Department compliance specialist Teri Ray said the matter — which pertained to incomplete and inaccurate information given to a client — was resolved in 2002 and Rizzotto retained her active broker license up until February of this year.

Regarding staff losses, Rizzotto said the agents left because they needed to work under an active broker. One former employee confirmed the move was a business decision.

As for the office, Rizzotto insists it’s open. Currently splitting her time between Red Lodge and Arizona, she said she locks the office when she’s not in town.

Meanwhile, she pushes ahead with Of Course!, the motor coach/golf course resort outside Fox. She promotes the development as a summer haven for high-end RVers and the first motor coach resort in the nation to include a designer golf course.

Construction on the first hole of the Robert Trent Jones II-designed course is to begin soon. Rizzotto said she wants to play at least one round on the 9-hole course before the snow flies next fall.

“She’s got us in high gear,” said Rick Leuthold, president of Engineering, Inc., the Billings’ firm that is designing the project. Leuthold said he’s aware of the charge against Rizzotto but it has not impacted their working relationship.

“We’re looking forward to working with Jeanne anywhere she wants to plant a golf course,” he said.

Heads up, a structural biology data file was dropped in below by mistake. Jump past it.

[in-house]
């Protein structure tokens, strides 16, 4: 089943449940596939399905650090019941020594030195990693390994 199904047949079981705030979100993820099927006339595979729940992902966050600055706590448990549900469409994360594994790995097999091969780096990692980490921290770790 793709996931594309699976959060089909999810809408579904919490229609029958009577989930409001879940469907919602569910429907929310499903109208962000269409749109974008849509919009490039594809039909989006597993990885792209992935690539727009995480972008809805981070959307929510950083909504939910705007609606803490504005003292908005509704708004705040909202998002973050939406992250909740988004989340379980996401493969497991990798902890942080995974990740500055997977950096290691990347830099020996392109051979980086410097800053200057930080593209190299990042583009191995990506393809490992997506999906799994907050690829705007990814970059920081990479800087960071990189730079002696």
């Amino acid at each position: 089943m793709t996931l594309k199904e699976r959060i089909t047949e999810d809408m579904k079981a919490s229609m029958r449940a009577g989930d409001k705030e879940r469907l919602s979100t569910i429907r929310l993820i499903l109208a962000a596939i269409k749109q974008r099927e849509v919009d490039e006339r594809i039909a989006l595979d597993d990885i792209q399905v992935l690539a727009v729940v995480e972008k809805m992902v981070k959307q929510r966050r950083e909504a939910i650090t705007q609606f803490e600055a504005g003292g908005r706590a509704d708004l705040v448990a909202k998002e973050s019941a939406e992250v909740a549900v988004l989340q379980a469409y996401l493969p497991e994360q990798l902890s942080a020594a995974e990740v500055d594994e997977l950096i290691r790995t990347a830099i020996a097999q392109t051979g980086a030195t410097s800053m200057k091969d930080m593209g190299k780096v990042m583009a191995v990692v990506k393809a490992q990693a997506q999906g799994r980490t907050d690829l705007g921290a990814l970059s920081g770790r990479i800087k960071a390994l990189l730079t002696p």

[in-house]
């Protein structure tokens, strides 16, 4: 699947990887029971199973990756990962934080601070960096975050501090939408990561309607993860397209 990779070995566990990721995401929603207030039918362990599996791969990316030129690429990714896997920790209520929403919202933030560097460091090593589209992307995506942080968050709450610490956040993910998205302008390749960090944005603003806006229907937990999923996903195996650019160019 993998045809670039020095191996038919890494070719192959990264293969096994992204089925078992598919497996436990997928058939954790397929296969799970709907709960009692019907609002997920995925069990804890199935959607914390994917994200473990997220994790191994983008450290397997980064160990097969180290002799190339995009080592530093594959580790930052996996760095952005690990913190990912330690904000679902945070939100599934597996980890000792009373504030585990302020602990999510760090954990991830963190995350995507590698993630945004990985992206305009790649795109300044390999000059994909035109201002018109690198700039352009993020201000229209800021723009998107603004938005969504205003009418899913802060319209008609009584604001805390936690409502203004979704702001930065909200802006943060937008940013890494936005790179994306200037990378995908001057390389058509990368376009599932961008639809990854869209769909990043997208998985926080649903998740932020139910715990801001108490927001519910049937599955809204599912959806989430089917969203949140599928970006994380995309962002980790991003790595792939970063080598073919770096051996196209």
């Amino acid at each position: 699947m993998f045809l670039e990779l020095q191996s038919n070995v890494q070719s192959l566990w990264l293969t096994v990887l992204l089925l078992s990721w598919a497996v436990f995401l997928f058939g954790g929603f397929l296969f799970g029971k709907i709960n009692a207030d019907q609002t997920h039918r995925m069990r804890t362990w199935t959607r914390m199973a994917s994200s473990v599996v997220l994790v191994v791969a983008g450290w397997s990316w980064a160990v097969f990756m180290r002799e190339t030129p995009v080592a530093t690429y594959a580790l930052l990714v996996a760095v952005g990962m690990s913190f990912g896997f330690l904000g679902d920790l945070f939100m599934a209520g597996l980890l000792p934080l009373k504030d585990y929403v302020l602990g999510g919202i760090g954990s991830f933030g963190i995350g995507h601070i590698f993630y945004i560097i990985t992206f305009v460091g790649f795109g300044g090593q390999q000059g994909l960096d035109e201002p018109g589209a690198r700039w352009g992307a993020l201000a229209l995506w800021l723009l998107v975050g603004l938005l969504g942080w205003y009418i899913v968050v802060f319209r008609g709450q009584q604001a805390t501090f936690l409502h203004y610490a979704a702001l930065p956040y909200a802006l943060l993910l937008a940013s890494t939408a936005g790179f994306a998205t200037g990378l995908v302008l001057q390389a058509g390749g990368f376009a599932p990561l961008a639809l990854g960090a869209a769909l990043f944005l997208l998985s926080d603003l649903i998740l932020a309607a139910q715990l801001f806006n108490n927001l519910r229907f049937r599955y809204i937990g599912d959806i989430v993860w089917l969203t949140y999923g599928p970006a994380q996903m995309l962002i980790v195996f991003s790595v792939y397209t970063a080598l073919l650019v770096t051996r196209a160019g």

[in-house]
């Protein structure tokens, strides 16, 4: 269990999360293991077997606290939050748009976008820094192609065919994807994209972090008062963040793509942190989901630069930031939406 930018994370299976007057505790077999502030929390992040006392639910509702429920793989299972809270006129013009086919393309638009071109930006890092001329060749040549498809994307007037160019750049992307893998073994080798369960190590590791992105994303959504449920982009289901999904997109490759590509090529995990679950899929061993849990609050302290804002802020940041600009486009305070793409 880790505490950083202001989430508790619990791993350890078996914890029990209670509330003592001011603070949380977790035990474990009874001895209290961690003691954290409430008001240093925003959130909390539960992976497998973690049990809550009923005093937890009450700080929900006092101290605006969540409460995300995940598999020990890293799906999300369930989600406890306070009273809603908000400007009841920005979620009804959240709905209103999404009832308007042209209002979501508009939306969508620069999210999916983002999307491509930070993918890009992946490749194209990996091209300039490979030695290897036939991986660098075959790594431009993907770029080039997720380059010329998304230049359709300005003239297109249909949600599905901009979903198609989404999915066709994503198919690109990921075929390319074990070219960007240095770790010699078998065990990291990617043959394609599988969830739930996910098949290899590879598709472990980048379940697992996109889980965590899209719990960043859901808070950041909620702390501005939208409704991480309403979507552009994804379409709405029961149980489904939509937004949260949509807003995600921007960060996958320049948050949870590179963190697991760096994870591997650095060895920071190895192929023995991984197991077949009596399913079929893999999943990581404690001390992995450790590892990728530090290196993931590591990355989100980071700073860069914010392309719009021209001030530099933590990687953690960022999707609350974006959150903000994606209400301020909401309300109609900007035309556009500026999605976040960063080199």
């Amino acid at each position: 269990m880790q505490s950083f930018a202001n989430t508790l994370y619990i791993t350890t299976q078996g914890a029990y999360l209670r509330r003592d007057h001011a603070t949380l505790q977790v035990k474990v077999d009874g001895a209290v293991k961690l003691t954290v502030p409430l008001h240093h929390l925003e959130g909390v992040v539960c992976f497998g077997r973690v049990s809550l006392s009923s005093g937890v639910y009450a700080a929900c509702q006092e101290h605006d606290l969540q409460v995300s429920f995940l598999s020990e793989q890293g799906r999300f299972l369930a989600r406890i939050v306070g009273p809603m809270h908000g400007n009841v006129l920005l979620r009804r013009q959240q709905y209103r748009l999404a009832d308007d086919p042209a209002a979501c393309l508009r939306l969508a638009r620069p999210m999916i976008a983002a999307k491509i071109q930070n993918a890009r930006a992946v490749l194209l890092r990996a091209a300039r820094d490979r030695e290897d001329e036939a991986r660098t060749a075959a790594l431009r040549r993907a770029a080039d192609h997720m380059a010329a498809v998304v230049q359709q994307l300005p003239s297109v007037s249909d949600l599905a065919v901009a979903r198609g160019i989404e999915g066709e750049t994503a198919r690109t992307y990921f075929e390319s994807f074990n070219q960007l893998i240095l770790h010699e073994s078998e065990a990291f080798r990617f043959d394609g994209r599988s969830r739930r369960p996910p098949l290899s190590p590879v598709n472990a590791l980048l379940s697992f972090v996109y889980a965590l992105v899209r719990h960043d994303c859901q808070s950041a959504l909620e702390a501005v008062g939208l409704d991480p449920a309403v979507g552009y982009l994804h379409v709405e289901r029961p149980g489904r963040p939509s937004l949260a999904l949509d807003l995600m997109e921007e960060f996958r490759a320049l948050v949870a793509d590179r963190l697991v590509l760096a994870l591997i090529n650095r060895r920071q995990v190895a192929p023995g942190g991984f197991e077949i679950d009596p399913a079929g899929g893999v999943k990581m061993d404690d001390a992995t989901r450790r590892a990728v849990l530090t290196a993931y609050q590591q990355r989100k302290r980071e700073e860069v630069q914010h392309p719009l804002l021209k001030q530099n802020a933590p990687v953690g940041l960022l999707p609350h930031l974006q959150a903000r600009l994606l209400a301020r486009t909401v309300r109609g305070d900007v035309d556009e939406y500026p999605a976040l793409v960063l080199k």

Also working with Rizzotto is Ty Arndt, of Landscapes Limited out of Nebraska. Landscapes Limited has worked with a number of name designers, he said, including Arnold Palmer and Robert Trent Jones II. Arndt, too, is aware of the felony charge against Rizzotto, but so far it has not changed his plans to work with her on several other resort/golf course projects currently in the works for the Four Corners region.

“She said she’s got it handled,” he said.

According to an article in the Gallup Independent newspaper, Rizzotto received permission earlier this year to use a 400-acre site along the San Juan River for “Hole in Juan,” an RV resort that would also feature a Robert Trent Jones II-designed golf course. And, she said, she’s just about sealed a deal for “Fore Corners,” a development of four separate resorts and golf courses, one in each corner of the Four Corners states.

In Montana, Rizzotto has already received approval for her Dot Calm subdivision north of Roberts. The layout consists of 161 lots, ranging between two and four acres each.

Greg McGann, planning director for Carbon County, described Dot Calm as a subdivision with a “killer view.” McGann commends Rizzotto for concentrating the homes in a cluster, rather than encouraging sprawl in a rural setting. One phase of the subdivision will allow modular homes. Since they only need to be moved on site, McGann expects it could take off quickly. The first and so far only house in the subdivision, located on Laptop Loop, is a house Rizzotto moved off the property she’s developing for Of Course! She said she donated the house to a young friend who will sell it to pay off debt.

South of Red Lodge, Rizzotto is also involved in the 11-lot RnR Subdivision. Approved in 2003, the development was about to be re-subdivided but plans were called off when neighboring landowners expressed concerns over water issues, McGann said. To date, no homes have been built there."